The Last Passenger Train to Stamford
By Karen Cuccinello 4-2019
It has been 65 years since passenger and mail car service was discontinued in Stamford. The final train, #527, carried customers along the 104 mile Catskill Mountain branch from Kingston to Oneonta on March 31, 1954 after 82 years of service. The train schedule had been: Train #527 leaves Kingston at 7:30 a.m., daily except Sunday, arriving at Oneonta at 12:15 p.m. then Train #528 leaves Oneonta at 12:45 p.m., arriving at Kingston at 4:45 p.m. The railroad that was best known as the Ulster & Delaware or U & D first carried passengers out of Stamford on December 8, 1872.
This train line began as the Rondout and Oswego Railroad, chartered in 1866, then became the New York, Kingston and Syracuse Railroad in 1872 when it reached Roxbury, then the Ulster & Delaware Railroad in 1875; U & D merged into the New York Central in 1932 and finally Penn Central took over in 1968. After March 31, 1954 the mail was carried by truck but freight service continued until October 2, 1976.
New York Central tried to shut the line down for a least a year before the final day because it was losing money and there was only an average of about three passengers per day in 1953. Another factor that probably came into play was that sections of the ground under the tracks by Phoenicia had been washed out four times between 1950 and 1952. The flooding took place where the Gilboa dam tunnel empties into the Esopus creek. Heavy rains and the reservoir gates being opened caused the Esopus to rise and wash out under the tracks. Despite opposition from communities along the route the Public Service Commission granted the NY Central Railroad the right to discontinue in February 1954 and gave 30 days’ notice.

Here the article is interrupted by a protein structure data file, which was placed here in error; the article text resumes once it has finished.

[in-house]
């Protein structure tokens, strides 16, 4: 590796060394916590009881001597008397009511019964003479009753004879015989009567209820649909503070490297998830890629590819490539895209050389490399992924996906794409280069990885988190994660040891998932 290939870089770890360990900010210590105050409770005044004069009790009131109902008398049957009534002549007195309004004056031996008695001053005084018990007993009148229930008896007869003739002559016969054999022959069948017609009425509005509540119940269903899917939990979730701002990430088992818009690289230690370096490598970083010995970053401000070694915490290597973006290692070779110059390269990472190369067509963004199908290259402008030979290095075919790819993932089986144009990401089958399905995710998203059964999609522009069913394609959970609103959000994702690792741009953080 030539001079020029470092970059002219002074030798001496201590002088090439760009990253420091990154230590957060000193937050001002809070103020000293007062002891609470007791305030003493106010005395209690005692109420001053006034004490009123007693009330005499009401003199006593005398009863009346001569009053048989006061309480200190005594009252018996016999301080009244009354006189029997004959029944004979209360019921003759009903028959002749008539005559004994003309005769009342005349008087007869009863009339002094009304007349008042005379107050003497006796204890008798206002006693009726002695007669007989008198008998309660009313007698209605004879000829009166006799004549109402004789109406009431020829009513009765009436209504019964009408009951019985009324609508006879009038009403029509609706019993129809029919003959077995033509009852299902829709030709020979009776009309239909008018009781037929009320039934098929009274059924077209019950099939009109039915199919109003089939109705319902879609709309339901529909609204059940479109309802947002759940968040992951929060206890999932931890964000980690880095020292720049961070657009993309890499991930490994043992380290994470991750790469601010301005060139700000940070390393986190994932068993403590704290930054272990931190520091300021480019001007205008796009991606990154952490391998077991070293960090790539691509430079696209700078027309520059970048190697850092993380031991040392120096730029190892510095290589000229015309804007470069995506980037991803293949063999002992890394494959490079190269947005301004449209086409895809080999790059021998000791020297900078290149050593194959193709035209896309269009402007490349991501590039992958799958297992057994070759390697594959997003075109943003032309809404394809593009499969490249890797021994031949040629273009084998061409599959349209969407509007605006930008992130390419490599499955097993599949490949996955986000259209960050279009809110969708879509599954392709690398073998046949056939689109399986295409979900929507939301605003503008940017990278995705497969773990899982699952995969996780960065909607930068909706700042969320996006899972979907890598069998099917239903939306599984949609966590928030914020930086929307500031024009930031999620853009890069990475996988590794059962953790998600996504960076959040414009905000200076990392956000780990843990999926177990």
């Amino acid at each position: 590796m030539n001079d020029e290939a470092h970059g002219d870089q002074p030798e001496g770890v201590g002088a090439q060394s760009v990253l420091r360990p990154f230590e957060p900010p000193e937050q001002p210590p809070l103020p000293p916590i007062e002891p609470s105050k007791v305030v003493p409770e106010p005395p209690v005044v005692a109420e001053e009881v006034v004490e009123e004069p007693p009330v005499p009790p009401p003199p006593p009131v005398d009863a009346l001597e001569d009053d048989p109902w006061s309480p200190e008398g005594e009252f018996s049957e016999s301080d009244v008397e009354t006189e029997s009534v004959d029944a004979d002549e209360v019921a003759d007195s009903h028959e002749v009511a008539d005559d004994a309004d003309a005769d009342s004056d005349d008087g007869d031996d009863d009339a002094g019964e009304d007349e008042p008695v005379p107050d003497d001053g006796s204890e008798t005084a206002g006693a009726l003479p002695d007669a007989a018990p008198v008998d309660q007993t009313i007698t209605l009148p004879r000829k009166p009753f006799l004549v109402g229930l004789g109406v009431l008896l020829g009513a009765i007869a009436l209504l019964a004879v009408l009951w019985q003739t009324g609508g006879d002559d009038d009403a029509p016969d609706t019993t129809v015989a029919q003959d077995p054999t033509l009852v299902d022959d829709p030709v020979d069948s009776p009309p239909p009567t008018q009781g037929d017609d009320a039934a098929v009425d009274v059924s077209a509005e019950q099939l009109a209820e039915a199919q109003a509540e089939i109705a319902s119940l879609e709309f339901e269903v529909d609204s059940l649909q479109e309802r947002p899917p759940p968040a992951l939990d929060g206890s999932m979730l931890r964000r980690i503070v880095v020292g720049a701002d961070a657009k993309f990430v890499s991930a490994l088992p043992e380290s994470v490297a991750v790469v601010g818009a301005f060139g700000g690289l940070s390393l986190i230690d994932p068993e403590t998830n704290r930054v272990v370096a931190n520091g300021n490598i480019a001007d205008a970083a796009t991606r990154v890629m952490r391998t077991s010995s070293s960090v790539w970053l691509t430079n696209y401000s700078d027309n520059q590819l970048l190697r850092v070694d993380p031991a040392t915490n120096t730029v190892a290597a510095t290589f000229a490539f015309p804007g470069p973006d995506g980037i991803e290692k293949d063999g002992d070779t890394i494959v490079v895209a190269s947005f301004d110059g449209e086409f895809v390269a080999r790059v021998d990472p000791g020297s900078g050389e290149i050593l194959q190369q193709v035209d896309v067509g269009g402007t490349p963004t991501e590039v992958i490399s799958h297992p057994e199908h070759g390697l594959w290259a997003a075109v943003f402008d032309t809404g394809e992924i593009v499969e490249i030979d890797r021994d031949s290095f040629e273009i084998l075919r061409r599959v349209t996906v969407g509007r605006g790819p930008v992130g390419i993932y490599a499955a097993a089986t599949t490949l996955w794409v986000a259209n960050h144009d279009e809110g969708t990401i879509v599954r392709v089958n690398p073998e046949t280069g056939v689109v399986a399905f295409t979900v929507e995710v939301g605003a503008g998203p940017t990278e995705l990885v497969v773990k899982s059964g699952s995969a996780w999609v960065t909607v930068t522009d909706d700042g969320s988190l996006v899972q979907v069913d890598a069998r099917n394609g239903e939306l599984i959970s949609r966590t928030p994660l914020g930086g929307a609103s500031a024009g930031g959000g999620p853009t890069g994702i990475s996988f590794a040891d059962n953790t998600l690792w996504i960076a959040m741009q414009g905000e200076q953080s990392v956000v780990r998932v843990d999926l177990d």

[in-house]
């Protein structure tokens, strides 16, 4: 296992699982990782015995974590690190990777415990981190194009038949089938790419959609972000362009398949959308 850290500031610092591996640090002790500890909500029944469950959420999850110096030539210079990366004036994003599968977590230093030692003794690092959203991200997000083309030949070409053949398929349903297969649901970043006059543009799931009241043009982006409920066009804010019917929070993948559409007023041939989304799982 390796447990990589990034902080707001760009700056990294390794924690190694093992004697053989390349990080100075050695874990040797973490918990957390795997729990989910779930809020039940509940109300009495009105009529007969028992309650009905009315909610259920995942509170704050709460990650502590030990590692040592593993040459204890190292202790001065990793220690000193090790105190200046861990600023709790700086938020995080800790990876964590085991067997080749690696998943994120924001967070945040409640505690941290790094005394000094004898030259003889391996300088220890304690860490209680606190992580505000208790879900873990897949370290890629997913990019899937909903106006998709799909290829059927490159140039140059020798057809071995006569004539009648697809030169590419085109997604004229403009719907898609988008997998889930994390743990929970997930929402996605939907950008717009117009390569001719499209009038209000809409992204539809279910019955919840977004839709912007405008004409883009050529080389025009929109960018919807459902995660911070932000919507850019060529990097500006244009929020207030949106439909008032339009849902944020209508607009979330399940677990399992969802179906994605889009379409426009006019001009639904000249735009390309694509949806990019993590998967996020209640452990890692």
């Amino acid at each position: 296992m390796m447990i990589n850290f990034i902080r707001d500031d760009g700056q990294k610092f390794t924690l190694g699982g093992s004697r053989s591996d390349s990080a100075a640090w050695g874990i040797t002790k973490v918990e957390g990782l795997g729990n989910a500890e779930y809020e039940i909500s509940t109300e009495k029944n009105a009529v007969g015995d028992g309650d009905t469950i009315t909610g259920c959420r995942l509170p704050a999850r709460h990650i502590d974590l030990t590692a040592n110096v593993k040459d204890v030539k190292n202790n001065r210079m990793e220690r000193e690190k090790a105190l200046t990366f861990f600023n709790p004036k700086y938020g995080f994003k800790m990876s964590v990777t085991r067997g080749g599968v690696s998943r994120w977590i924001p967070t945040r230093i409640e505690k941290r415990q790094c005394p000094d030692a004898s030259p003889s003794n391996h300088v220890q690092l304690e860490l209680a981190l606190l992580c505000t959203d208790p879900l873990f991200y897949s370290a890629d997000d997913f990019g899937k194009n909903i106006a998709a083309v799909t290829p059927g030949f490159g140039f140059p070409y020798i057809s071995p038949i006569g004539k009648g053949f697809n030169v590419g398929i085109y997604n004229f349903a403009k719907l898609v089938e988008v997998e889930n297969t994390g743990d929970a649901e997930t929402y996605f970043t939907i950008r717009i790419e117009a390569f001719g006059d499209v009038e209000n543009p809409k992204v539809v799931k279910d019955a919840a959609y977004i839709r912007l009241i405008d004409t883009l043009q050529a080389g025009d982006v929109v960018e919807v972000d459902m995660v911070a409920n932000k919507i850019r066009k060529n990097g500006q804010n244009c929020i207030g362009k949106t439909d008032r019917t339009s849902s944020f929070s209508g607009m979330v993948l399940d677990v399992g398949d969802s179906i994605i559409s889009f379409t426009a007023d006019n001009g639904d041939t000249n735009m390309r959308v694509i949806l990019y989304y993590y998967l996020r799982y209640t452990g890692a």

Hundreds of people traveled in five coaches (usually there were two) on the final trip, getting on at any of the18 stops along the way. At least 125 of the passengers were Rotarians (who also had a piano loaded in their train car) and their wives who got on at Kingston, Phoenicia, Arkville, Pine Hill, Margaretville, Fleischmanns, Roxbury and Grand Gorge etc. The traveling Rotarians were met by Stamford Rotarians, and they all went for lunch at Jim Harwood’s Ye Old Delaware Inn in Stamford. The Stamford High School band also met the train and escorted the Rotarians to the Delaware Inn. School children traveled sections of the last trip; in particular, 60 students from Grand Gorge went to Stamford. People also got on at Oneonta for the four-hour trip to Kingston, then traveled back to Oneonta by taxi.
The last crew to operate the train was engineer Frank Falatyn,age 60, fireman Frank R. Barton, age 67, and conductor William T. Pelham, age 64, all of Kingston. Sinclair L. Snyder was the Stamford station agent from 1937-1959. James Benjamin, Stamford mail carrier, loaded the last pouch of mail.
In 1965 a group got together in Stamford to discuss getting the train going again as a tourist attraction but that, of course, did not happen.
Thank you to the Roxbury Town Historian, Anthony Liberatore, for sharing the Don Weyl photos that he received from Nancy (Weyl) German.